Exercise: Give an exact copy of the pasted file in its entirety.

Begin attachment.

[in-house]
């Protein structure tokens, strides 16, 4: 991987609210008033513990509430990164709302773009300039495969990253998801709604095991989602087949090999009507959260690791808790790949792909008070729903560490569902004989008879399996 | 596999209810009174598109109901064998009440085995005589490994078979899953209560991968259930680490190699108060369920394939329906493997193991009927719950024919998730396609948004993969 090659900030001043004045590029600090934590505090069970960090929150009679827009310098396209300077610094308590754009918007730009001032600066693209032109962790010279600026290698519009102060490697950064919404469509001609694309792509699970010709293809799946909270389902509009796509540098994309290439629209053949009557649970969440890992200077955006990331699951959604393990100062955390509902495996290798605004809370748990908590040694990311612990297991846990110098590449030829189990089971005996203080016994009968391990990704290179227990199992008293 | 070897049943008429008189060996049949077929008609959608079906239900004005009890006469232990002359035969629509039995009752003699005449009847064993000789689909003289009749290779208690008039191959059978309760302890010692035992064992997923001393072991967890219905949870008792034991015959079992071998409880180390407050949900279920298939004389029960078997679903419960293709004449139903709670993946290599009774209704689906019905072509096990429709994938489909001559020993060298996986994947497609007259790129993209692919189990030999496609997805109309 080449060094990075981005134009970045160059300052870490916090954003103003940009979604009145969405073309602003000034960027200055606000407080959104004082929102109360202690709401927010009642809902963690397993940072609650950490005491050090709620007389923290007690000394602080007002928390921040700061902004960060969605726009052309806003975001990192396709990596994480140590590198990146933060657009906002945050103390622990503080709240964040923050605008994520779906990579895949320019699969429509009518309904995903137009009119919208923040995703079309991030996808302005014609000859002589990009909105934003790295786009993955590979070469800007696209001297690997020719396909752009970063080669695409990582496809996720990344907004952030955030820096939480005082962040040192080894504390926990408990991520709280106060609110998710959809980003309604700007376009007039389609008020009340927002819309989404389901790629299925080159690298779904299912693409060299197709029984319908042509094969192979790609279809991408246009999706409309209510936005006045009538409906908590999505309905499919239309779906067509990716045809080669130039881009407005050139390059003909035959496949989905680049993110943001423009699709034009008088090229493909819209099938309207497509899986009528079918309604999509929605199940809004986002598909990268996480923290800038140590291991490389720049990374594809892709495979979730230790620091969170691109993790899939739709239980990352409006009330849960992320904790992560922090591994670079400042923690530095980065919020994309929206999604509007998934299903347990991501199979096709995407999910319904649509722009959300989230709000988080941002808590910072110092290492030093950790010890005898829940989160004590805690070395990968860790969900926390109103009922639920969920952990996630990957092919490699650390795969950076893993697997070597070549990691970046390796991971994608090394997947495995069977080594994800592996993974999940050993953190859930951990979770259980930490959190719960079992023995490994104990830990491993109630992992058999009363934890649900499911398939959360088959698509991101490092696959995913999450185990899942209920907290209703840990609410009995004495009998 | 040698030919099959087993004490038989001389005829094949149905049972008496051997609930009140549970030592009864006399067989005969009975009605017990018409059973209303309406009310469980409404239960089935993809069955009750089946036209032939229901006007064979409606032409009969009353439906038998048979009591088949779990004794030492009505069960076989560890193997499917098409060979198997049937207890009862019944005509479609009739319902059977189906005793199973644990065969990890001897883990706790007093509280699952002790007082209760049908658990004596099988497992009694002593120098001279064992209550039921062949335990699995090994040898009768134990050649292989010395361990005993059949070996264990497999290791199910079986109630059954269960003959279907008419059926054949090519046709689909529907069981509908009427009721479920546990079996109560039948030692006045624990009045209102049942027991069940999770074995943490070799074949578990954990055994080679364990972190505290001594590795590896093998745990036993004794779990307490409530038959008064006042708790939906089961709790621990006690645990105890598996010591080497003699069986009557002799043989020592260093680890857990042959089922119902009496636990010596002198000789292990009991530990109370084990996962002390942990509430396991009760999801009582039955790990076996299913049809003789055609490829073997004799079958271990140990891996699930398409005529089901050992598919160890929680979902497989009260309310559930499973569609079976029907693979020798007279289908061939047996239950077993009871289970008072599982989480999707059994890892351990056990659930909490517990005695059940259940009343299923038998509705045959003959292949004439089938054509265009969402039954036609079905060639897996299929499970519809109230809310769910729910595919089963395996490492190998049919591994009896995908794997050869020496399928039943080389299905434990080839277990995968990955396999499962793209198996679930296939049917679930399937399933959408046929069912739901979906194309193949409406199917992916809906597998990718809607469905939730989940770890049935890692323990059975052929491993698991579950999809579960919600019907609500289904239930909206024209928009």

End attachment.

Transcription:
[in-house]
């Protein structure tokens, strides 16, 4: 991987609210008033513990509430990164709302773009300039495969990253998801709604095991989602087949090999009507959260690791808790790949792909008070729903560490569902004989008879399996 | 596999209810009174598109109901064998009440085995005589490994078979899953209560991968259930680490190699108060369920394939329906493997193991009927719950024919998730396609948004993969 090659900030001043004045590029600090934590505090069970960090929150009679827009310098396209300077610094308590754009918007730009001032600066693209032109962790010279600026290698519009102060490697950064919404469509001609694309792509699970010709293809799946909270389902509009796509540098994309290439629209053949009557649970969440890992200077955006990331699951959604393990100062955390509902495996290798605004809370748990908590040694990311612990297991846990110098590449030829189990089971005996203080016994009968391990990704290179227990199992008293 | 070897049943008429008189060996049949077929008609959608079906239900004005009890006469232990002359035969629509039995009752003699005449009847064993000789689909003289009749290779208690008039191959059978309760302890010692035992064992997923001393072991967890219905949870008792034991015959079992071998409880180390407050949900279920298939004389029960078997679903419960293709004449139903709670993946290599009774209704689906019905072509096990429709994938489909001559020993060298996986994947497609007259790129993209692919189990030999496609997805109309 080449060094990075981005134009970045160059300052870490916090954003103003940009979604009145969405073309602003000034960027200055606000407080959104004082929102109360202690709401927010009642809902963690397993940072609650950490005491050090709620007389923290007690000394602080007002928390921040700061902004960060969605726009052309806003975001990192396709990596994480140590590198990146933060657009906002945050103390622990503080709240964040923050605008994520779906990579895949320019699969429509009518309904995903137009009119919208923040995703079309991030996808302005014609000859002589990009909105934003790295786009993955590979070469800007696209001297690997020719396909752009970063080669695409990582496809996720990344907004952030955030820096939480005082962040040192080894504390926990408990991520709280106060609110998710959809980003309604700007376009007039389609008020009340927002819309989404389901790629299925080159690298779904299912693409060299197709029984319908042509094969192979790609279809991408246009999706409309209510936005006045009538409906908590999505309905499919239309779906067509990716045809080669130039881009407005050139390059003909035959496949989905680049993110943001423009699709034009008088090229493909819209099938309207497509899986009528079918309604999509929605199940809004986002598909990268996480923290800038140590291991490389720049990374594809892709495979979730230790620091969170691109993790899939739709239980990352409006009330849960992320904790992560922090591994670079400042923690530095980065919020994309929206999604509007998934299903347990991501199979096709995407999910319904649509722009959300989230709000988080941002808590910072110092290492030093950790010890005898829940989160004590805690070395990968860790969900926390109103009922639920969920952990996630990957092919490699650390795969950076893993697997070597070549990691970046390796991971994608090394997947495995069977080594994800592996993974999940050993953190859930951990979770259980930490959190719960079992023995490994104990830990491993109630992992058999009363934890649900499911398939959360088959698509991101490092696959995913999450185990899942209920907290209703840990609410009995004495009998 | 040698030919099959087993004490038989001389005829094949149905049972008496051997609930009140549970030592009864006399067989005969009975009605017990018409059973209303309406009310469980409404239960089935993809069955009750089946036209032939229901006007064979409606032409009969009353439906038998048979009591088949779990004794030492009505069960076989560890193997499917098409060979198997049937207890009862019944005509479609009739319902059977189906005793199973644990065969990890001897883990706790007093509280699952002790007082209760049908658990004596099988497992009694002593120098001279064992209550039921062949335990699995090994040898009768134990050649292989010395361990005993059949070996264990497999290791199910079986109630059954269960003959279907008419059926054949090519046709689909529907069981509908009427009721479920546990079996109560039948030692006045624990009045209102049942027991069940999770074995943490070799074949578990954990055994080679364990972190505290001594590795590896093998745990036993004794779990307490409530038959008064006042708790939906089961709790621990006690645990105890598996010591080497003699069986009557002799043989020592260093680890857990042959089922119902009496636990010596002198000789292990009991530990109370084990996962002390942990509430396991009760999801009582039955790990076996299913049809003789055609490829073997004799079958271990140990891996699930398409005529089901050992598919160890929680979902497989009260309310559930499973569609079976029907693979020798007279289908061939047996239950077993009871289970008072599982989480999707059994890892351990056990659930909490517990005695059940259940009343299923038998509705045959003959292949004439089938054509265009969402039954036609079905060639897996299929499970519809109230809310769910729910595919089963395996490492190998049919591994009896995908794997050869020496399928039943080389299905434990080839277990995968990955396999499962793209198996679930296939049917679930399937399933959408046929069912739901979906194309193949409406199917992916809906597998990718809607469905939730989940770890049935890692323990059975052929491993698991579950999809579960919600019907609500289904239930909206024209928009």